The Kunsthistorisches Museum (English: "Museum of Art History", also often referred to as the "Museum of Fine Arts") is an art museum in Vienna, Austria. Housed in its festive palatial building on Ringstraße, it is crowned with an octagonal dome. The term Kunsthistorisches Museum applies to both the institution and the main building.
It was opened around 1891 at the same time as the Naturhistorisches Museum, by Emperor Franz Joseph I of Austria-Hungary. The two museums have identical exteriors and face each other across Maria-Theresien-Platz. Both buildings were built between 1872 and 1891 according to plans drawn up by Gottfried Semper and Karl Freiherr von Hasenauer.
The two Ringstraße museums were commissioned by the Emperor in order to find a suitable shelter for the Habsburgs' formidable art collection and to make it accessible to the general public. The façade was built of sandstone. The building is rectangular in shape, and topped with a dome that is 60 meters high. The inside of the building is lavishly decorated with marble, stucco ornamentations, gold-leaf, and paintings.
The museum's primary collections are those of the Habsburgs, particularly from the portrait and armour collections of Ferdinand of Tirol, the collections of Emperor Rudolph II (the largest part of which is, however, scattered), and the collection of paintings of Archduke Leopold Wilhelm.
Notable works in the picture gallery include:
- Jan van Eyck: Portrait of Cardinal Niccolò Albergati (c. 1431)
- Albrecht Dürer: Adoration of the Trinity (1511)
- Tintoretto: Susanna and the Elders (1555–56)
- Giuseppe Arcimboldo: Summer (1563)
- Antonello da Messina: San Cassiano Altarpiece (1475–1476)
- Michelangelo Merisi da Caravaggio:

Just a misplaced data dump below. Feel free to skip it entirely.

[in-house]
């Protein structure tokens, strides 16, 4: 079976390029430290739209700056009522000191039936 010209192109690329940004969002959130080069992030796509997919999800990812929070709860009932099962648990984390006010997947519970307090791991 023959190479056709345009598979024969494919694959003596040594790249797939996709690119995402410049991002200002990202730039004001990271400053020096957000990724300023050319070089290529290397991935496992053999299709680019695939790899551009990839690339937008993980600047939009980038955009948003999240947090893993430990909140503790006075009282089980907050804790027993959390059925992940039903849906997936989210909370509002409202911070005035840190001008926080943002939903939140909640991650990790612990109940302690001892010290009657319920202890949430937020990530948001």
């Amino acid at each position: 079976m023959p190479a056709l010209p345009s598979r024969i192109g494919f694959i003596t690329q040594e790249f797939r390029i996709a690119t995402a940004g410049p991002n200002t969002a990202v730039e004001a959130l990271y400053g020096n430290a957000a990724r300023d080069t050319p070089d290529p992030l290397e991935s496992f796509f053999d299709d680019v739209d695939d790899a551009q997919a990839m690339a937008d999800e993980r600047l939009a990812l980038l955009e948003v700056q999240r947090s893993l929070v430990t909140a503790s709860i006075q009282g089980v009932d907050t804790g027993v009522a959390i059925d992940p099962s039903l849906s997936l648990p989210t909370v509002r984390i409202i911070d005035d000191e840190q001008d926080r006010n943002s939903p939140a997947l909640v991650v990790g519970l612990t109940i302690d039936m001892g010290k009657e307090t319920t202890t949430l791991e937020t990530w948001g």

- Peter Paul Rubens:
- Raphael: Madonna of the Meadow (1506)
- Rembrandt: Self Portrait (1652)
- Johannes Vermeer: The Art of Painting (1665/66)
- Diego Velázquez: Several portraits of the Spanish royal family, a branch of the Habsburg, sent to Vienna.
- Pieter Brueghel the Elder:
- The Fight Between Carnival and Lent (1559)
- Children's Games (1560)
- The Tower of Babel (1563)
- The Procession to Calvary (1564)
- The Gloomy Day (Feb.-Ma.) (1565)
- The Return of the Herd (Oct.-Nov.) (1565)
- The Hunters in the Snow (Dec.-Jan.) (1565)
- The Peasant and the Nest Robber (Bauer und Vogeldieb), 1568
- The Peasant Wedding (1568/69)
- The Peasant Dance (1568/69)
The collections of the Kunsthistorisches Museum:
- Egyptian and Near Eastern Collection
- Collection of Greek and Roman Antiquities
- Collection of Sculpture and Decorative Arts
- Coin Cabinet
- Ephesus Museum
- Collection of Ancient Musical Instruments
- Collection of Arms and Armour
- Secular and Ecclesiastical Treasury (in the Schweizerhof)
- Museum of Carriages and Department of Court Uniforms (in Schönbrunn Palace)
- Collections of Ambras Castle (in Innsbruck)
- the Austrian Theatre Museum in Palais Lobkowitz
Also affiliated are the:
One of the museum's most important objects, the Cellini Salt Cellar sculpture by Benvenuto Cellini, was stolen on May 11, 2003 and recovered on January 21, 2006, in a box buried in a forest near the town of Zwettl, Austria. It was featured in an episode of Museum Secrets on the History Channel. It had been the biggest art theft in Austrian history.
The museum is the subject of Johannes Holzhausen's documentary film The Great museum (2014), filmed over two years in the run up to the re-opening of the newly renovated and expanded Kunstkammer rooms in 2013.
The museum is the setting for director Jem Cohen's 2012 feature film Museum Hours, which premiered at the 2012 Locarno International Film Festival and screened within such festivals as Toronto International Film Festival and Maryland Film Festival. It is distributed by The Cinema Guild.
- The Art Newspaper. World museum attendance figures for 2010. Access 22 Oct 2011.
- "Entertainment | Police find stolen £36m figurine". BBC News. 2006-01-22. Retrieved 2013-09-16.
Media related to Kunsthistorisches Museum at Wikimedia Commons